Bahia de Tortugas (Turtle Bay) is a large, SW facing bay which provides some protection from the prevailing NW winds, however the anchorage faces the town, which has almost no hills, and lets the NW winds funnel into the bay, as we experienced Sunday morning when the wind was howling and the boat really rocking. The east end of the bay has a long, wide beach, where the HaHa had a picnic and party last year. Turtles probably laid their eggs on that beach long ago, but no turtles have been seen in the bay for a long time. It’s not just the meat, eggs and shells that are prized. A college friend lived in Columbia in the 70’s, and was severely burned all over her legs in a kitchen fire. While recuperating, a neighbor told her to rub turtle oil on the scars. She did, and six months later there were only faint scars, so she was able to model in New York and Miami for several years after that. I was glad to read in one of the books about Baja California that the Mexican government is now attempting to protect these endangered turtles.
The town of Turtle Bay has about 3000 inhabitants, a school, several hotels, restaurants, little grocery stores, and a Pemex gas station. It also has an airport and medical clinic, and is the largest port on the Pacific side in this part of lower Baja after Magdalena Bay. It’s located 135 miles from Hwy 1, the Main Transpeninsular Highway, known as the MTH, on a road that was just recently paved. Income from all the cruisers who usually stay there several days is important. Like many of the small coastal towns we have anchored at, the homes are small, made of wood, with tiny dirt yards, sometimes some flowering trees or shrubs, and often a new SUV or truck. Kind of reminded us of a ghetto stereotype. I’m including pictures at the end of this blog, since pictures don’t load until I have internet service.
We loved being in Turtle Bay. The first thing we discovered was that Turtle Bay, being below the 28th degree of latitude, is in the Mountain Time Zone. When we woke, the sun was coming up at 5:30am, until we discovered the need for the time change. A panga came out to take us to shore, which involved getting onto the lower dock, jumping across to the steel ladder painted blue, and then up to the rickety long upper dock on wooden pilings, and then the beach. A short trudge along the beach and we were at Maria’s Restaurant, where we had a wonderful reunion with Dolores, our waitress, who remembered us from last year. We also had Huevos Rancheros and an Omelette Jamon, with cerveza at 10 in the morning. Fortified, we found a few groceries and an internet hut which also had a shower. Unfortunately no one came to open the shower and take our money, and the internet didn’t work (I think it was because there were too many people in there on the internet already). Finally we heard that showers were available at the Hotel Morocco up the street, and we wound up in Room 4, taking a shower for 100 pesos, about 8 dollars. Little did we know that it would be our last shower for several weeks.
That evening we paddled our kayaks to the dock in the dark, with our headlamps brightly glowing, in order to eat dinner at Maria’s, and found the three men of the Gold Dust sailboat, who were very entertaining conversationalists. We also left our laundry with Dolores. Coming back our headlamps shone on all the pelicans surrounding the large fishing boat like garden art. We met Tim and Jane of Midnight Blue, a beautiful 42 foot Camper Nicholson sailboat. They came by after a surfing jaunt in the afternoon to meet us and say hello. Another stroke of luck, because the next morning we couldn’t get a panga to come get us, it was too windy, so Tim and Jane called us on the VHF and came by to pick us up in their dinghy. We all needed to check out the little markets (tiendas) and then on to the Hotel Veracruz for a very late lunch at 3pm. After lunch of Pescadero de la Veracruz, fish with tomatoes and peppers in a mild sauce with rice and beans, the owner/waitress treated us to meat tamales and then tamales dulces (sweet filling). No need for dinner that night. Beautiful Maxfield Parrish clouds at sunset, with forecast for winds abating by the next day.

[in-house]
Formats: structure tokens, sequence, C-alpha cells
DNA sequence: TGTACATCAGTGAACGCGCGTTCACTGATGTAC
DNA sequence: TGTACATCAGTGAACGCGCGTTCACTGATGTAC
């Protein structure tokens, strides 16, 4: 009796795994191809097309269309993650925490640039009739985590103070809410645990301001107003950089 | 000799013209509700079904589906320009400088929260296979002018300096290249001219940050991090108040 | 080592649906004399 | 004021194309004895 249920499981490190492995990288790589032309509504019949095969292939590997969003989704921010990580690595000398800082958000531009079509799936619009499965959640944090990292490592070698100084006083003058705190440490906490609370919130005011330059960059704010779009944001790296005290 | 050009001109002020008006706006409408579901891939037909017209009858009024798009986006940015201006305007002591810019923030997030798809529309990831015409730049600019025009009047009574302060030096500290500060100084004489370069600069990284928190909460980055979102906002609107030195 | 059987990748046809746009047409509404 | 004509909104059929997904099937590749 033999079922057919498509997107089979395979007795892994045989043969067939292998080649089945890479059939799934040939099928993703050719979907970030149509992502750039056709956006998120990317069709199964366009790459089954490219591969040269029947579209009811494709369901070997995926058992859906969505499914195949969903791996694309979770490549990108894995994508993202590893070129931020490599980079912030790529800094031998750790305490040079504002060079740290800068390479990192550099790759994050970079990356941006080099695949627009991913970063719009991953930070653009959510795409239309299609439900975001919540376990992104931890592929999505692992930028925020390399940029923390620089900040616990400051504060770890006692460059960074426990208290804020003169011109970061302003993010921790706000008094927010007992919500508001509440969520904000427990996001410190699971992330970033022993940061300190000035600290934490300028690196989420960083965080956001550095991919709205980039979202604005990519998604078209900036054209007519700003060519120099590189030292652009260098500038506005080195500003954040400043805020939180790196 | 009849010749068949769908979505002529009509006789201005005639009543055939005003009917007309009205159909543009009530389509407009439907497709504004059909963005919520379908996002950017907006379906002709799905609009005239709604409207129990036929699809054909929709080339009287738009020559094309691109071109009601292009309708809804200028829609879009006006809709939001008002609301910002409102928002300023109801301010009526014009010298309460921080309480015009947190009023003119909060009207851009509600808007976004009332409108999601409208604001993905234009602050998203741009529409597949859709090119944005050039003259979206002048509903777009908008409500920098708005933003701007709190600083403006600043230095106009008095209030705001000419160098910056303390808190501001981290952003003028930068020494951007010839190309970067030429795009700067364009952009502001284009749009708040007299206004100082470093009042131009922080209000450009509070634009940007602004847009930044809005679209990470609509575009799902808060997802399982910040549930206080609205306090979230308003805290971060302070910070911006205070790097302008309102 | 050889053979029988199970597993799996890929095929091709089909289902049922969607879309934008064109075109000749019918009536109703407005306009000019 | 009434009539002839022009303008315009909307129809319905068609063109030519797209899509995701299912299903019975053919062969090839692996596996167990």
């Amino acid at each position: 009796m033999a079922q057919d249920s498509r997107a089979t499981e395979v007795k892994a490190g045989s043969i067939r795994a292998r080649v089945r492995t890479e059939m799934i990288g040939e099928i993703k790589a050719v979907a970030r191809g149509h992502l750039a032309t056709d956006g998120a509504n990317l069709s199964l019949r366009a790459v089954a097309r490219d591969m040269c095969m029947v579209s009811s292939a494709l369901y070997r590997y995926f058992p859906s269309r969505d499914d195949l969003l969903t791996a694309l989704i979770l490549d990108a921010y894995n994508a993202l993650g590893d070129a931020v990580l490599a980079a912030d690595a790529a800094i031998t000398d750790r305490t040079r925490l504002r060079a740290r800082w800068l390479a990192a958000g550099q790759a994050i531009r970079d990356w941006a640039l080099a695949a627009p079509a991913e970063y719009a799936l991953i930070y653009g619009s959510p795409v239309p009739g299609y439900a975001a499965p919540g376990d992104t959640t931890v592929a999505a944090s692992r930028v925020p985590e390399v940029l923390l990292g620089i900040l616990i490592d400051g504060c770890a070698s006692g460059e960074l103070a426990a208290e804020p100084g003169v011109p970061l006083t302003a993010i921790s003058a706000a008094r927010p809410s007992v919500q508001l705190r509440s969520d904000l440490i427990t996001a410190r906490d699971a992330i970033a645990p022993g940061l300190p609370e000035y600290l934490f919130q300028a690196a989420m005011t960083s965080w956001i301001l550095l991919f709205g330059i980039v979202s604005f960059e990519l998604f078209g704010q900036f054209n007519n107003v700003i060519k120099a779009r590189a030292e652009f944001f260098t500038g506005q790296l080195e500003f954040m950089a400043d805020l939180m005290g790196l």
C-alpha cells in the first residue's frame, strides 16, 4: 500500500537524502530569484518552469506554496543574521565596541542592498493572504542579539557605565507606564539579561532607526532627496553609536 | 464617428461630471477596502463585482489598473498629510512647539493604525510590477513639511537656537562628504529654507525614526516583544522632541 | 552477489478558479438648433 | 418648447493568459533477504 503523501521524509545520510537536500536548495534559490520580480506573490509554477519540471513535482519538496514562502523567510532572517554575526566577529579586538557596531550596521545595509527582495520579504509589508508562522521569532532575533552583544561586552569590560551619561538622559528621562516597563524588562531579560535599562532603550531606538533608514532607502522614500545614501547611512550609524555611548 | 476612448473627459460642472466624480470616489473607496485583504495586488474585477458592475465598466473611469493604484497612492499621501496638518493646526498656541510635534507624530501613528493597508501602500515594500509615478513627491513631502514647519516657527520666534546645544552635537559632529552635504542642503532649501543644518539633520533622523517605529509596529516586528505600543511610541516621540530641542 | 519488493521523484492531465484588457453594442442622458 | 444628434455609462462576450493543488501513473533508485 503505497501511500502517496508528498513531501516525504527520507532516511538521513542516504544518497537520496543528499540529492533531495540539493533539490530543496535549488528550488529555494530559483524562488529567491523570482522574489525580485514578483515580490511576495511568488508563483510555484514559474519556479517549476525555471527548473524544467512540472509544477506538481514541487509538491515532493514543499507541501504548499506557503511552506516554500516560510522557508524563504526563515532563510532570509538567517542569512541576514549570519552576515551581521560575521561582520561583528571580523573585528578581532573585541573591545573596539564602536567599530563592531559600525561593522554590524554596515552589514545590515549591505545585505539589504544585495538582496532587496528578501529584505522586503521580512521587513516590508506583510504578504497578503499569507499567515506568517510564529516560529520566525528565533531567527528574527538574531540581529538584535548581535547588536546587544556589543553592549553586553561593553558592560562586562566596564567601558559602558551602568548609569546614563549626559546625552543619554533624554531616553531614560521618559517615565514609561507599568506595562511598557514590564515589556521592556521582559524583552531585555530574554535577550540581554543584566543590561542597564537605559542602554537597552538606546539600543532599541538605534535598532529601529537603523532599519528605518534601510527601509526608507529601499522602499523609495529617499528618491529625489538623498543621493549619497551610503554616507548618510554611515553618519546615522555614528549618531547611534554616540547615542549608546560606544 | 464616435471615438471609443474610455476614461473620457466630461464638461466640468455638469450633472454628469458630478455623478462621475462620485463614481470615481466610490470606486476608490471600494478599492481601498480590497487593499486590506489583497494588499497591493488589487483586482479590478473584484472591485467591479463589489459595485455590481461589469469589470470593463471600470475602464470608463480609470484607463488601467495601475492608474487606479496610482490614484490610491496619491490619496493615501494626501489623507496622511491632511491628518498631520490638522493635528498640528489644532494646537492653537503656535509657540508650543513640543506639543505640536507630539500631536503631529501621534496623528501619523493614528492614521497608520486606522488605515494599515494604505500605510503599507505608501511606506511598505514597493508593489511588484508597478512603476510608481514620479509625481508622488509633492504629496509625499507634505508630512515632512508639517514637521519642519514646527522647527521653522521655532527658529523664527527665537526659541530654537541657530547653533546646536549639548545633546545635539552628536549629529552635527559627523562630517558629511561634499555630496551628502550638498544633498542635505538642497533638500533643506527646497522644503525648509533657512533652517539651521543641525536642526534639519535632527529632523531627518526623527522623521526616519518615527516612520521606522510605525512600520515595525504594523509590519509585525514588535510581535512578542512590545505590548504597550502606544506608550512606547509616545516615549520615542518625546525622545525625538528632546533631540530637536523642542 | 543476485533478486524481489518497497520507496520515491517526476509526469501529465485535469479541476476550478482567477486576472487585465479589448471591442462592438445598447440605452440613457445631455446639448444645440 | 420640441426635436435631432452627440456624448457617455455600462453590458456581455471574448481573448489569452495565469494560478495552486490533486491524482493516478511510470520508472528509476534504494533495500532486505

No winds abating, all day Sunday the winds blew and blew. This was good for drying the clothes that had been washed by Dolores and hung on the line at her house. I remembered that we’d been carrying a small pumpkin all the way from Newport under the sink, and thus the Pumpkin Pie Project began. I peeled the pumpkin, scraped out the seeds, cubed it up, brushed it with oil, and then roasted it at 350 for 45 min. Made pie dough, mashed the pumpkin, mixed 2 c pumpkin with evaporated milk (and part soy), 2 eggs, 2 t cinnamon, 1 t cloves, 1 t pumpkin pie spice, and 1/2 t ginger. Into the oven it went. Unfortunately the boat was rocking so much the the filling sloshed out and onto the back wall of the oven. The heat ruined the red bottom of the little Ikea baking pan that I put underneath to catch any spills. The pie turned out great, however. Got it done just in time to get picked up by Tim and Jane to go into town for diesel, shopping and a long lunch at Maria’s. We took many pictures of us with Dolores, and even a picture of Nikk’s plate of food as art. Cleaning the oven when we got back took another 45 minutes, to end the Pumpkin Pie Project. Nikk fixed the preventer deck plate to keep moisture from coming down the bolt and into the cabinet with my books. Luckily only the Sudoku book got wet! Nikk’s other work was readjusting the anchor bridle line, fixing the wheel adapter for the wind vane and reorganizing the anchor chain locker.
Monday the winds were even stronger, 25-30 kt gusts, the boat was rocking, lines were banging, the boat slewing all over. Not much sleep that night, so we overslept in the morning, then Nikk had a flashback and called on the VHF identifying himself as the boat he owned 30 years ago. Saw Midnight Blue, Gold Dust, and Encore leaving at 7 am, so we skedaddled too at about 7:30am for Bahia Asuncion, 48 miles away, saying goodbye to Turtle Bay, our haven for three days. Goodbye to the cumulus clouds and Death Valley scenery, goodbye to the friendly people of this little town, goodbye to the cute little dogs, and goodbye to any internet connection until we get to Cabo San Lucas. It’s not really going back 30 years, though, we still have radar and VHF. There will be more time to read, but I’ll miss the ability to connect with family and friends.